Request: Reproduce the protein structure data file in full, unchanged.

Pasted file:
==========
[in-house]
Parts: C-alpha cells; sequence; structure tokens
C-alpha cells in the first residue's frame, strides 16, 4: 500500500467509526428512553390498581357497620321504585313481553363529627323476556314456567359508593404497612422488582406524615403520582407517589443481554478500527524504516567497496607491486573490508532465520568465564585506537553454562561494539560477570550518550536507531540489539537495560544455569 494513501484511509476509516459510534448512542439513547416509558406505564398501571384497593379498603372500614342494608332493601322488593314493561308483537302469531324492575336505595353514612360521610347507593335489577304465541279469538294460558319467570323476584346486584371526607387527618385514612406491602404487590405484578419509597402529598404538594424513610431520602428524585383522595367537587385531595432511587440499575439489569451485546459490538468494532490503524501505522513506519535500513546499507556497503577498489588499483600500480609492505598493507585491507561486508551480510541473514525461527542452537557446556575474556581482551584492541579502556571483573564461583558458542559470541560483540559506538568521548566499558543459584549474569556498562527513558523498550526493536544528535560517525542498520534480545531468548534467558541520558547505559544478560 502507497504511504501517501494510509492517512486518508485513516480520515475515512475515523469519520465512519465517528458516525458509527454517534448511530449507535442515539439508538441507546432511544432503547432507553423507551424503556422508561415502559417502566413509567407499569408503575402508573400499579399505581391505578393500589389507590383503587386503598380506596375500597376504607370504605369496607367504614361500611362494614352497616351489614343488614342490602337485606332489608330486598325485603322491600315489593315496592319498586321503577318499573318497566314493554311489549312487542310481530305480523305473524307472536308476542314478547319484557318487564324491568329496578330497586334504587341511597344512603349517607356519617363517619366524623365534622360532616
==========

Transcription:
[in-house]
Parts: C-alpha cells; sequence; structure tokens
C-alpha cells in the first residue's frame, strides 16, 4: 500500500467509526428512553390498581357497620321504585313481553363529627323476556314456567359508593404497612422488582406524615403520582407517589443481554478500527524504516567497496607491486573490508532465520568465564585506537553454562561494539560477570550518550536507531540489539537495560544455569 494513501484511509476509516459510534448512542439513547416509558406505564398501571384497593379498603372500614342494608332493601322488593314493561308483537302469531324492575336505595353514612360521610347507593335489577304465541279469538294460558319467570323476584346486584371526607387527618385514612406491602404487590405484578419509597402529598404538594424513610431520602428524585383522595367537587385531595432511587440499575439489569451485546459490538468494532490503524501505522513506519535500513546499507556497503577498489588499483600500480609492505598493507585491507561486508551480510541473514525461527542452537557446556575474556581482551584492541579502556571483573564461583558458542559470541560483540559506538568521548566499558543459584549474569556498562527513558523498550526493536544528535560517525542498520534480545531468548534467558541520558547505559544478560 502507497504511504501517501494510509492517512486518508485513516480520515475515512475515523469519520465512519465517528458516525458509527454517534448511530449507535442515539439508538441507546432511544432503547432507553423507551424503556422508561415502559417502566413509567407499569408503575402508573400499579399505581391505578393500589389507590383503587386503598380506596375500597376504607370504605369496607367504614361500611362494614352497616351489614343488614342490602337485606332489608330486598325485603322491600315489593315496592319498586321503577318499573318497566314493554311489549312487542310481530305480523305473524307472536308476542314478547319484557318487564324491568329496578330497586334504587341511597344512603349517607356519617363517619366524623365534622360532616